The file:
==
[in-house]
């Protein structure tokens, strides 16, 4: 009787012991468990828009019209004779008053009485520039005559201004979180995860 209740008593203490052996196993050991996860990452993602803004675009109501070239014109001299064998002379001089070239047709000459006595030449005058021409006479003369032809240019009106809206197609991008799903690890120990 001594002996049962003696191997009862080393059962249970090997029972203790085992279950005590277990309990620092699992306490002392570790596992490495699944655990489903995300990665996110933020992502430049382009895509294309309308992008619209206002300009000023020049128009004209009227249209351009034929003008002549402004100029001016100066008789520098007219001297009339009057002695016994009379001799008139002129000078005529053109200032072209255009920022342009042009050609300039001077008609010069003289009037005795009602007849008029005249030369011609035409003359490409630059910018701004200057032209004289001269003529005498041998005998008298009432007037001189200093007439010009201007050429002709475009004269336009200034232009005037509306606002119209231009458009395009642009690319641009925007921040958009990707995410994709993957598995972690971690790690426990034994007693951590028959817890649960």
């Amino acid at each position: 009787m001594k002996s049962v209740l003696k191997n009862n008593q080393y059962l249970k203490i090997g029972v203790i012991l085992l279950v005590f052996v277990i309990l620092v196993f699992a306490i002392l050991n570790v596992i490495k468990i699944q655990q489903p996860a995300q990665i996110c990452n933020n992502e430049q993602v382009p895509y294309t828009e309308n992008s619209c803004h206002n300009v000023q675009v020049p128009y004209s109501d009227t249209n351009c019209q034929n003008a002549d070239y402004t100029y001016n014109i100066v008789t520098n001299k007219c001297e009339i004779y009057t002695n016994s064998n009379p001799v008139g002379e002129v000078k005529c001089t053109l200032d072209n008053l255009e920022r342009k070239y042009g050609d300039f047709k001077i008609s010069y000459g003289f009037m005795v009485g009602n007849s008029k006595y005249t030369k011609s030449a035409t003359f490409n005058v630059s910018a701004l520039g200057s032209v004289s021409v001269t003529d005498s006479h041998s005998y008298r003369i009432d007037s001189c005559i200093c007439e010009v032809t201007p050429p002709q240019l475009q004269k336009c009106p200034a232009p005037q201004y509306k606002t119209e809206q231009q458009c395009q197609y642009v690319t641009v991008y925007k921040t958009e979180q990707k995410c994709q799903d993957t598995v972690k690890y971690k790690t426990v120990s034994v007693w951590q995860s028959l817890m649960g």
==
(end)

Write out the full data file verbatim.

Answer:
[in-house]
């Protein structure tokens, strides 16, 4: 009787012991468990828009019209004779008053009485520039005559201004979180995860 209740008593203490052996196993050991996860990452993602803004675009109501070239014109001299064998002379001089070239047709000459006595030449005058021409006479003369032809240019009106809206197609991008799903690890120990 001594002996049962003696191997009862080393059962249970090997029972203790085992279950005590277990309990620092699992306490002392570790596992490495699944655990489903995300990665996110933020992502430049382009895509294309309308992008619209206002300009000023020049128009004209009227249209351009034929003008002549402004100029001016100066008789520098007219001297009339009057002695016994009379001799008139002129000078005529053109200032072209255009920022342009042009050609300039001077008609010069003289009037005795009602007849008029005249030369011609035409003359490409630059910018701004200057032209004289001269003529005498041998005998008298009432007037001189200093007439010009201007050429002709475009004269336009200034232009005037509306606002119209231009458009395009642009690319641009925007921040958009990707995410994709993957598995972690971690790690426990034994007693951590028959817890649960």
């Amino acid at each position: 009787m001594k002996s049962v209740l003696k191997n009862n008593q080393y059962l249970k203490i090997g029972v203790i012991l085992l279950v005590f052996v277990i309990l620092v196993f699992a306490i002392l050991n570790v596992i490495k468990i699944q655990q489903p996860a995300q990665i996110c990452n933020n992502e430049q993602v382009p895509y294309t828009e309308n992008s619209c803004h206002n300009v000023q675009v020049p128009y004209s109501d009227t249209n351009c019209q034929n003008a002549d070239y402004t100029y001016n014109i100066v008789t520098n001299k007219c001297e009339i004779y009057t002695n016994s064998n009379p001799v008139g002379e002129v000078k005529c001089t053109l200032d072209n008053l255009e920022r342009k070239y042009g050609d300039f047709k001077i008609s010069y000459g003289f009037m005795v009485g009602n007849s008029k006595y005249t030369k011609s030449a035409t003359f490409n005058v630059s910018a701004l520039g200057s032209v004289s021409v001269t003529d005498s006479h041998s005998y008298r003369i009432d007037s001189c005559i200093c007439e010009v032809t201007p050429p002709q240019l475009q004269k336009c009106p200034a232009p005037q201004y509306k606002t119209e809206q231009q458009c395009q197609y642009v690319t641009v991008y925007k921040t958009e979180q990707k995410c994709q799903d993957t598995v972690k690890y971690k790690t426990v120990s034994v007693w951590q995860s028959l817890m649960g």